some tips and tricks and resources out there
Below is some guidance, resources, and tips and tricks on how to weather COVID-19 financially. It is changing hourly and many organizations, governments, and individuals are jumping in to help – so there is hope!
One of the more comprehensive sources to explain the Federal economic stimulus support is in this New York Times article (free to access and regularly updated): F.A.Q. on Stimulus Checks, Unemployment and the Coronavirus Bill.
- Debt Payments – preserving cash – list out your biggest fixed-amount bills and call your lenders ASAP (like right now or this weekend). You may likely get a 30-day to 90-day grace period. But please note, you will have to pay it all back eventually – and interest charges will still accrue during the grace period. The more you communicate with lenders quickly and honestly, the more they will want to help you. They have a lot of discretion right now to help. You can call our housing or personal finance teams for help.
- Mortgages – If your loan is under HUD/FHA, VA, USDA, Fannie Mae or Freddie Mac (about 95% of all mortgage loans) – you will likely be eligible for a 3-6 month deferral (and maybe more after the first six months). Call your lender, ask them if you are under any of those programs and tell them you are undergoing a hardship due to COVID-19 and would like to understand the options for deferring. Most foreclosures are halted and Maine courts are closed. If you were already in foreclosure, things may be different – call our housing counseling team for help. [Please note, MaineStream is none of these, but we will work with current borrowers for deferral hardships.]
- Student loans – All federal student loans can get a deferral with a no-interest period through September 30, 2020. For private or state-funded programs, it will depend on each. Call your lender and figure out what your options are.
- Credit cards – There is no mandate to give a grace period, but most credit card providers are offering grace periods or an ability to lower your minimum monthly payment (e.g. right now the minimum payment is $200 – if you can afford $25 monthly – ask for that). If you have decent credit, it may make sense to ask for an increase in your line of credit. (Just in case – please be careful of new debt right now-this is a “Break Glass in Case of Emergency” kind of debt!)
- Car Loans – Like credit cards there is no grace period mandate, but many of the lenders for these loans are the same banks offering help for mortgages and credit cards. Call your lender and ask if there is anyway to have a grace period or reduction in monthly payments.
- Rent and Avoiding Evictions– In the beginning of the crisis, the mandate only pertained to HUD-financed properties or FNMA-funded properties – for which there are not many in Maine. Now in Maine, all evictions are not allowed and the courts are still closed. Either way, call your landlord now if you feel there will be a hardship and work something out. Many have forgiven a month or two, most offer a deferral of 1-2 months, and some are swapping for barter, e.g. paint a room for them for barter. If a landlord tries to self-evict or locks you out, call the Penquis/MaineStream Housing Counseling team, Pine Tree Legal and call your local code enforcement team at your city or town – you have some rights and most people will come to you in your defense.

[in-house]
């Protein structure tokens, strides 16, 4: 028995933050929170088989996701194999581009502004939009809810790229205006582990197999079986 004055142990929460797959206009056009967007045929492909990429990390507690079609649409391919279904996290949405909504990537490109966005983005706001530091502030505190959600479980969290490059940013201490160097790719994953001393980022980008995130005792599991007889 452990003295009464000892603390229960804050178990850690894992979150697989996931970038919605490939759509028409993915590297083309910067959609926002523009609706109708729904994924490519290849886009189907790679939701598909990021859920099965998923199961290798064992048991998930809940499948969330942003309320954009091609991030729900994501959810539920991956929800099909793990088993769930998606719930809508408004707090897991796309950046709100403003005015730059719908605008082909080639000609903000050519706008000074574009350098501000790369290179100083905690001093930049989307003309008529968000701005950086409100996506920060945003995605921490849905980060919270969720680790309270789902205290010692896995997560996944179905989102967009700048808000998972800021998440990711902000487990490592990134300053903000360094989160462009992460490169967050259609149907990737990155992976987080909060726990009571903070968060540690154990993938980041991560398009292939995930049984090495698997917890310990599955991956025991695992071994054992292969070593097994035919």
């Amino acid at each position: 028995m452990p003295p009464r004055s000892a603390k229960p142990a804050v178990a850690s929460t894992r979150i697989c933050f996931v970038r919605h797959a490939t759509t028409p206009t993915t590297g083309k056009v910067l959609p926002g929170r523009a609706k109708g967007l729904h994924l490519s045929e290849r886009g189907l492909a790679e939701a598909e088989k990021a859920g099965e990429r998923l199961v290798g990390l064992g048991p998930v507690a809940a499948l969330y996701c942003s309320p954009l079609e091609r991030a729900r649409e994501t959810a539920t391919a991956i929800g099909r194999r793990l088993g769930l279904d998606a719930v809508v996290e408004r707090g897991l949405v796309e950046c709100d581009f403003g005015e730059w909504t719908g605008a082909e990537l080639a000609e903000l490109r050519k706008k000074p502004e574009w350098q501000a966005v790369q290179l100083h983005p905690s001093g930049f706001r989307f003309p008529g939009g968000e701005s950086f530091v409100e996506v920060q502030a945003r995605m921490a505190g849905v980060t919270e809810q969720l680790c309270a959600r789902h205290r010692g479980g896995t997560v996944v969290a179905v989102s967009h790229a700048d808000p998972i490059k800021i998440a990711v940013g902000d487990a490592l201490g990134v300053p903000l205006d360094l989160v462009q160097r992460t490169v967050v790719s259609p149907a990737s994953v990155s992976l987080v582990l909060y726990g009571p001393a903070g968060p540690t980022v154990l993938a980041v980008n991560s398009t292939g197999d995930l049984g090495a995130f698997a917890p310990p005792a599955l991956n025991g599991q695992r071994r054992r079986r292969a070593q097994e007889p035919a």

- Economic Stimulus Checks – the “$1,200” checks. These are real and coming in a few weeks. If you file taxes regularly or receive social security (and you are eligible), then you should get your checks automatically. You might receive less or more than $1,200 though. Look here for IRS Guidance and a simple calculator:
- Unemployment Insurance. If you are not working or working less due to COVID-19 – you are eligible for unemployment insurance now in Maine. The website and phone lines at Maine DOL (1-800-593-7660) are backed up, but do keep trying. Maine Equal Justice Project (626-7058), Pine Tree Legal, and the local career centers (11 across the state) can help as well.
- Donations/grants/food. The best places to go for general help are to call Maine 211 or check out Mainers Together. If you are recently unemployed and have kids in the home, you may be eligible for WIC EBT grocery help – call your local WIC office (far right side of the page). For food donations, visit the Good Shepherd Food Bank’s site of which food banks are open across the state.
- Saving money/costs ideas. Bangor Daily News and Hello Homestead have a great series of articles on how to save money using different ingredients for cooking, saving energy, etc.
- BUYER BEWARE – SCAMS!!!! In a lot of cases now, unfortunately, if it sounds too good to be true, it is. Of course, hackers, thieves, and scammers have ramped up their activity – ah humans…Be very wary of mandates (like you must, etc.) and free money – and check the source. The MaineStream team is extremely good in ferreting out rats and scams – we’re happy to confirm if something is real for you or clients. Also check out Better Business Bureau (BBB), US Federal Trade Commission (FTC), or contact the Maine Attorney General – Office of Consumer Complaints as well.
note: this was originally published on April 6, 2020
To find out more about Personal Finance issues during COVID-19, go here.